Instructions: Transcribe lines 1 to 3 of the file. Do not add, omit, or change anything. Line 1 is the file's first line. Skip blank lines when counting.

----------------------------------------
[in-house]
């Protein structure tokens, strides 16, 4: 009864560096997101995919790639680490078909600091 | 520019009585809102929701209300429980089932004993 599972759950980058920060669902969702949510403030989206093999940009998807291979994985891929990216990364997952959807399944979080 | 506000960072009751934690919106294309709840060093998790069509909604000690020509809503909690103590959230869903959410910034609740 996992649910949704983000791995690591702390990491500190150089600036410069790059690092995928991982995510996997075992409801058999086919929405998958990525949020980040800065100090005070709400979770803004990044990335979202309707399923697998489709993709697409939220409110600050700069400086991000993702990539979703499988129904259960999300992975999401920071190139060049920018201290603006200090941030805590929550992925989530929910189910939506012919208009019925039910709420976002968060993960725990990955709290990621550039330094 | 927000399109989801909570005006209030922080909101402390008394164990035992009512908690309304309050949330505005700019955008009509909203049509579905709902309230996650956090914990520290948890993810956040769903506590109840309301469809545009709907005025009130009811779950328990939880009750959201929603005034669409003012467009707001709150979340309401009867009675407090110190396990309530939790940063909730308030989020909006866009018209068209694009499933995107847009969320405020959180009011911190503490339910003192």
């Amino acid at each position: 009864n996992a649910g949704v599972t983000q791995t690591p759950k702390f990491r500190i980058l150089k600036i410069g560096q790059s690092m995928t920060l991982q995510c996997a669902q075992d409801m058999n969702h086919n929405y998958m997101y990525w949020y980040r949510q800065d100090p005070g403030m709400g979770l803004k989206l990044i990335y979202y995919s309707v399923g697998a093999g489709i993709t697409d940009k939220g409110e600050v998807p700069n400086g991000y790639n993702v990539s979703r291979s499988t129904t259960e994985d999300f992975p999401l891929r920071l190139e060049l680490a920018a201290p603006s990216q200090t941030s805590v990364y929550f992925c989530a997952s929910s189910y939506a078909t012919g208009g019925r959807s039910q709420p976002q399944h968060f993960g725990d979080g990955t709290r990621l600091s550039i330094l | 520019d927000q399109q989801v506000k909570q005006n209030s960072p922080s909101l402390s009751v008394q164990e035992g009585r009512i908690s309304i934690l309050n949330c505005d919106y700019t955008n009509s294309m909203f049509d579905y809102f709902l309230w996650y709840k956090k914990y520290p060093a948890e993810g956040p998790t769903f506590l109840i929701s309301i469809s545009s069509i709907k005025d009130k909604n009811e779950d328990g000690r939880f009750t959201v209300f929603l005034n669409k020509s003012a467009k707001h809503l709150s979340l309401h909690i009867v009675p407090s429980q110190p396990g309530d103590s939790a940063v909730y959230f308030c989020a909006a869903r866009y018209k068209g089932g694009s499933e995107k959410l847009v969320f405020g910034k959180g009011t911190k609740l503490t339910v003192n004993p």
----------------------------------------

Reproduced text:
[in-house]
């Protein structure tokens, strides 16, 4: 009864560096997101995919790639680490078909600091 | 520019009585809102929701209300429980089932004993 599972759950980058920060669902969702949510403030989206093999940009998807291979994985891929990216990364997952959807399944979080 | 506000960072009751934690919106294309709840060093998790069509909604000690020509809503909690103590959230869903959410910034609740 996992649910949704983000791995690591702390990491500190150089600036410069790059690092995928991982995510996997075992409801058999086919929405998958990525949020980040800065100090005070709400979770803004990044990335979202309707399923697998489709993709697409939220409110600050700069400086991000993702990539979703499988129904259960999300992975999401920071190139060049920018201290603006200090941030805590929550992925989530929910189910939506012919208009019925039910709420976002968060993960725990990955709290990621550039330094 | 927000399109989801909570005006209030922080909101402390008394164990035992009512908690309304309050949330505005700019955008009509909203049509579905709902309230996650956090914990520290948890993810956040769903506590109840309301469809545009709907005025009130009811779950328990939880009750959201929603005034669409003012467009707001709150979340309401009867009675407090110190396990309530939790940063909730308030989020909006866009018209068209694009499933995107847009969320405020959180009011911190503490339910003192």
């Amino acid at each position: 009864n996992a649910g949704v599972t983000q791995t690591p759950k702390f990491r500190i980058l150089k600036i410069g560096q790059s690092m995928t920060l991982q995510c996997a669902q075992d409801m058999n969702h086919n929405y998958m997101y990525w949020y980040r949510q800065d100090p005070g403030m709400g979770l803004k989206l990044i990335y979202y995919s309707v399923g697998a093999g489709i993709t697409d940009k939220g409110e600050v998807p700069n400086g991000y790639n993702v990539s979703r291979s499988t129904t259960e994985d999300f992975p999401l891929r920071l190139e060049l680490a920018a201290p603006s990216q200090t941030s805590v990364y929550f992925c989530a997952s929910s189910y939506a078909t012919g208009g019925r959807s039910q709420p976002q399944h968060f993960g725990d979080g990955t709290r990621l600091s550039i330094l | 520019d927000q399109q989801v506000k909570q005006n209030s960072p922080s909101l402390s009751v008394q164990e035992g009585r009512i908690s309304i934690l309050n949330c505005d919106y700019t955008n009509s294309m909203f049509d579905y809102f709902l309230w996650y709840k956090k914990y520290p060093a948890e993810g956040p998790t769903f506590l109840i929701s309301i469809s545009s069509i709907k005025d009130k909604n009811e779950d328990g000690r939880f009750t959201v209300f929603l005034n669409k020509s003012a467009k707001h809503l709150s979340l309401h909690i009867v009675p407090s429980q110190p396990g309530d103590s939790a940063v909730y959230f308030c989020a909006a869903r866009y018209k068209g089932g694009s499933e995107k959410l847009v969320f405020g910034k959180g009011t911190k609740l503490t339910v003192n004993p």